It's my favorite time of year–and favorite time of the month! Welcome to October's Papertrey Ink Packaging Ambassador post…let's fall in love with fall today, shall we? There's something about this time of year that gets my creativity brewing–and, no, it's not pumpkin spice. It's more likely the fact that it's time to ramp up for the holidays. They. Are. Coming. It's chaotic, it's exciting, it's a change! There's a color shift–bye bye bright pink and cheery yellow, hello ochre and deep green. There's an image shift–see you later flamingos and pineapples; welcome back feathers and pine branches. There's a mood shift–so long heat exhaustion; so good to wear you again comfy-cozy layers!
With so many exciting new (and some familiar) things to think about, fall packaging is high on my list. And the majority of my autumn packages include leaves! To be quite honest, I use leaves all year long; why should we leave them to languish during the winter, spring, and summer months, to be pulled out only as autumn's orange glow settles upon us?
And yet, I'm guilty of preparing this project especially for my October post, so…
One thing I love most about autumn projects are their color schemes, and I'm adoring what I've put together today…shades of orange, gold, off-white, and deep, dark hunter green–better known to us here at PTI as Pinefeather. Allow me to sing the praises of Pinefeather for a moment. I think it's the "it" color of the season, and it's a color with which I'm reacquainting myself after a 20-year hiatus. Funny how the cycle of trends and fashion goes, isn't it? Whenever I think of hunter green, I think of the car my parents drove with immense pride back in the 90's. It was a dark green Buick Park Avenue with the "Gold Package" and while it was a smooth ride and offered some nice luxuries for its time, I hated gold and I hated hunter green! Tell me, am I turning into my mother, proudly wrapping up my "gold package" with hunter green ribbon???
Anyhow, fall is the beginning of gift-giving season, really. For me, personally, we celebrate quite a few birthdays this season, and then it's onto Thanksgiving–hostess and 'just to say thank you' gifts galore–then, of course, there's the Big One in December and all the presents that go along with it. Christmas holidays and birthdays aside, this is such a beautiful time to be grateful and thankful and go just an extra step or two if you can.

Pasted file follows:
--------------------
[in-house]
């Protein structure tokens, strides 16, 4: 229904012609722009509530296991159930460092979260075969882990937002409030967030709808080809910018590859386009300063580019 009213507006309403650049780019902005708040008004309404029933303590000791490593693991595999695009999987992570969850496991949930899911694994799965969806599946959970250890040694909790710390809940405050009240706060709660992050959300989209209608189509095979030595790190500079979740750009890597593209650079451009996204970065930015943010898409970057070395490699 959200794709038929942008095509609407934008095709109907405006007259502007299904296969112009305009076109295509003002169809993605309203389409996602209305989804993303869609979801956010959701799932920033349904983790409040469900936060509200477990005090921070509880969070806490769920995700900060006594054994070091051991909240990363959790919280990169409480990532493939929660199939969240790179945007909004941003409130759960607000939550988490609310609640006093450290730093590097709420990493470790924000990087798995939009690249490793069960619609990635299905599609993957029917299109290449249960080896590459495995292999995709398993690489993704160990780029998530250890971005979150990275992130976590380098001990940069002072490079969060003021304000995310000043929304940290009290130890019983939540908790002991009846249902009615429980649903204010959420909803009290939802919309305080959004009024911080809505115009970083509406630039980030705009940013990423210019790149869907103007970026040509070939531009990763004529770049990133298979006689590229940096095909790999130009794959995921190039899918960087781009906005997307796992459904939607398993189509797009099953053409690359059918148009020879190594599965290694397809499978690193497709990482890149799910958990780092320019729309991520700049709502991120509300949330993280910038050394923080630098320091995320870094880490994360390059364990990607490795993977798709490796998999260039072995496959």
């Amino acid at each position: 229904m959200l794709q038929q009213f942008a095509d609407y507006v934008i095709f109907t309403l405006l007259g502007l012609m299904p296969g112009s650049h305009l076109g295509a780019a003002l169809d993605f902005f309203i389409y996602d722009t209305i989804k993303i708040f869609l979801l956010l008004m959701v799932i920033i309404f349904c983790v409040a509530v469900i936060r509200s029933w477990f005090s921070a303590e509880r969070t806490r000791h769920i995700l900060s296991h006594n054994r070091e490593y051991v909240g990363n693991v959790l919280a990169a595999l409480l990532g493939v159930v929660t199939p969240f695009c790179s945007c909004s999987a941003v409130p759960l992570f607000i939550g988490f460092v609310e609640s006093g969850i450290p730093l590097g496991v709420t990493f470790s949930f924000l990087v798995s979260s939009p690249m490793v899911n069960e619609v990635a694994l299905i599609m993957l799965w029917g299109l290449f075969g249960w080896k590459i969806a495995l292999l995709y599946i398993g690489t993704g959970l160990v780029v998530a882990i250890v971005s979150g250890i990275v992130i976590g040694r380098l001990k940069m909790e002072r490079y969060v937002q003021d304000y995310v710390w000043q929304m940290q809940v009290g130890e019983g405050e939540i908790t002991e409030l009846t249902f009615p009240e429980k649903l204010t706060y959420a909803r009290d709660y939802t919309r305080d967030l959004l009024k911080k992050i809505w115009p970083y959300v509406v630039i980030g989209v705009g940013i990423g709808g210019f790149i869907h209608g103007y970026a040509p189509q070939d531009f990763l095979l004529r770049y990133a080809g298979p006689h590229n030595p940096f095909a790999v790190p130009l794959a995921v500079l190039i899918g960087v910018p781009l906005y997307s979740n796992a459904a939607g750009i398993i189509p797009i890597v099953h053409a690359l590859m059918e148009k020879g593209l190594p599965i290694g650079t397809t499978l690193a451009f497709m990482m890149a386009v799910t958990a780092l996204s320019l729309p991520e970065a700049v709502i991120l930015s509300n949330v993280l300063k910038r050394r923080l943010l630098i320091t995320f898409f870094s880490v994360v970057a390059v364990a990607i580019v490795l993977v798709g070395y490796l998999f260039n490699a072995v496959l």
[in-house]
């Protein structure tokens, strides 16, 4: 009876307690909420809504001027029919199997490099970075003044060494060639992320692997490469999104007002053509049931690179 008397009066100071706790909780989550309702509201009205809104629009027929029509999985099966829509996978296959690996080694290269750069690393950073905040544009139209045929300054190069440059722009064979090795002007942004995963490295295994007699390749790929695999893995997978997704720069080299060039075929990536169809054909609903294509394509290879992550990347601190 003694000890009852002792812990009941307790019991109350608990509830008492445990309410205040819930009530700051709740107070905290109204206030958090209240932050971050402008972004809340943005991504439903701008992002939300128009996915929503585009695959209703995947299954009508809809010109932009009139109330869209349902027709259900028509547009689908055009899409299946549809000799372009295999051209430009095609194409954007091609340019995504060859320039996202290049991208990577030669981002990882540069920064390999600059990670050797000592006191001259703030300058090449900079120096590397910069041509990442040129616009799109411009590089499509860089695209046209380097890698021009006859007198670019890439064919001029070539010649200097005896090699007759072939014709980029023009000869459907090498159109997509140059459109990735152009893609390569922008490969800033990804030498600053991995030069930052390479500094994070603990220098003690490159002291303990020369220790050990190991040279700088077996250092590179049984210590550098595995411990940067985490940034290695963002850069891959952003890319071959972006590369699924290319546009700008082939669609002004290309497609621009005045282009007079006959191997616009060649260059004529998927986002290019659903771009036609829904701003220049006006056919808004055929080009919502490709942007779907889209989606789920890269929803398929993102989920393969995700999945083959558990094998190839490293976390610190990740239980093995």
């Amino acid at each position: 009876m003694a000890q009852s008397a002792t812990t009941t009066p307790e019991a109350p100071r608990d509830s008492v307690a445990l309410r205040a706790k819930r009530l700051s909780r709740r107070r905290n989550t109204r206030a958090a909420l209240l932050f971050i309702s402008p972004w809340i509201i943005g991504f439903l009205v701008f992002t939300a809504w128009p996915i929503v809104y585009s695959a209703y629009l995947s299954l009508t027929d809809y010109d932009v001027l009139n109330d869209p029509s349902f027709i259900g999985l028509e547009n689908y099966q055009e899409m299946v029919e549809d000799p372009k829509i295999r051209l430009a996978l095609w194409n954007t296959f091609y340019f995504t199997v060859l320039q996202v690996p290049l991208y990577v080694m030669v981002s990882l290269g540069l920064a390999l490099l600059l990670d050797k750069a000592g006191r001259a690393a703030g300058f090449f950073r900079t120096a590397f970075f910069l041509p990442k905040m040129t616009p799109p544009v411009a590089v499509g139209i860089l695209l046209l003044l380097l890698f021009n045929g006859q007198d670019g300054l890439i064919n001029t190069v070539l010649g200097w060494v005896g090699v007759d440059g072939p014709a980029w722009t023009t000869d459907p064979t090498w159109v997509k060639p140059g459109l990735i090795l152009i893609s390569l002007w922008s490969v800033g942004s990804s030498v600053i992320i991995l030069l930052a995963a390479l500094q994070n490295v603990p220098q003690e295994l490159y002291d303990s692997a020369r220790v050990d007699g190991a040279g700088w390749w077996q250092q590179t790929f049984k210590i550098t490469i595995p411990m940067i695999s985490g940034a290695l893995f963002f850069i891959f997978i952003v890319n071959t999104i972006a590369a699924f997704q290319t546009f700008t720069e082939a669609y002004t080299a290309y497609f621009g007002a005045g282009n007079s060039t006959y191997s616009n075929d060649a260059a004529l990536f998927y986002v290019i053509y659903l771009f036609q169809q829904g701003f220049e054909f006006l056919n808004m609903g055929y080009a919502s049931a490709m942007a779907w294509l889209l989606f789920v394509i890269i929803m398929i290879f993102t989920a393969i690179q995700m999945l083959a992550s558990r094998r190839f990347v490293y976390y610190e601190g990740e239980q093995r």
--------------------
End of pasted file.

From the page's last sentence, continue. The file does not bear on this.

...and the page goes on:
With that said, I've wrapped a couple of gift boxes up for thanks-giving. They include leaves (of course!) and Pinefeather ribbon, and easy gold accents. They're elegant–the kind of decor you might think of when you picture a sophisticated Thanksgiving tablescape. Not mine, mind you–oh, no, we gather at our table in comfy clothes, eat off of mismatched dishes–or even paper plates, but the fancy kind so that's classy, right?–and if we're not eating turkey dinner that was mostly prepared by a favorite local restaurant, then we're eating spaghetti and lobster. When I look at these gift boxes, I'm obviously thinking of someone else's fancy tablescape.
Let's talk about these leaves first, since the whole idea started with them. Is it their shape that makes me want to put them on all projects all year long? They're just the perfect thing to tuck behind elements, and I've long-loved to do this. I made the majority of my leaves with Rustic White cardstock. I didn't really want to use bright white, but I wasn't sure I wanted to go heavy cream, either, so I chose the Rustic White and it was a good choice.
It was a bit flat, though, and I wanted to add some texture to it. Most of you probably have impression plates for this and can make all kinds of beautiful textured patterns on your cardstock. Unfortunately, I'm without those for now, but I think I'm starting to see their value! Anyhow, in a pinch, I decided to try running my paper through my die cut machine with a piece of burlap over top of it.
What do you know, it worked! I ran it through around 4 times and when I was done, I had a burlap texture impressed into my paper. It's not quite as refined or uniform as the PTI Rustic Burlap plate, I'm guessing, but in a pinch, it did just what I needed it to do!
I cut some leaves out of my transformed paper and wanted to add a couple more details to them. With a bone folder, I scored some 'leaf lines' into most of the leaves. There is also a stamp set that coordinates with this die if you'd rather stamp the lines or the entire leaf image instead.
I thought about adding some glitter to the leaves, just at the ends maybe, and another time I will do that, but for the sake of not wanting to clean up a glitter mess, I instead added a gold border to each leaf with a paint pen. It's quick-drying, and requires little clean up so I was able to do all my project leaves in about 5 minutes, which was awesome! The paint pen is from Marvy-Uchida, and I normally pick them up when I'm at Joann.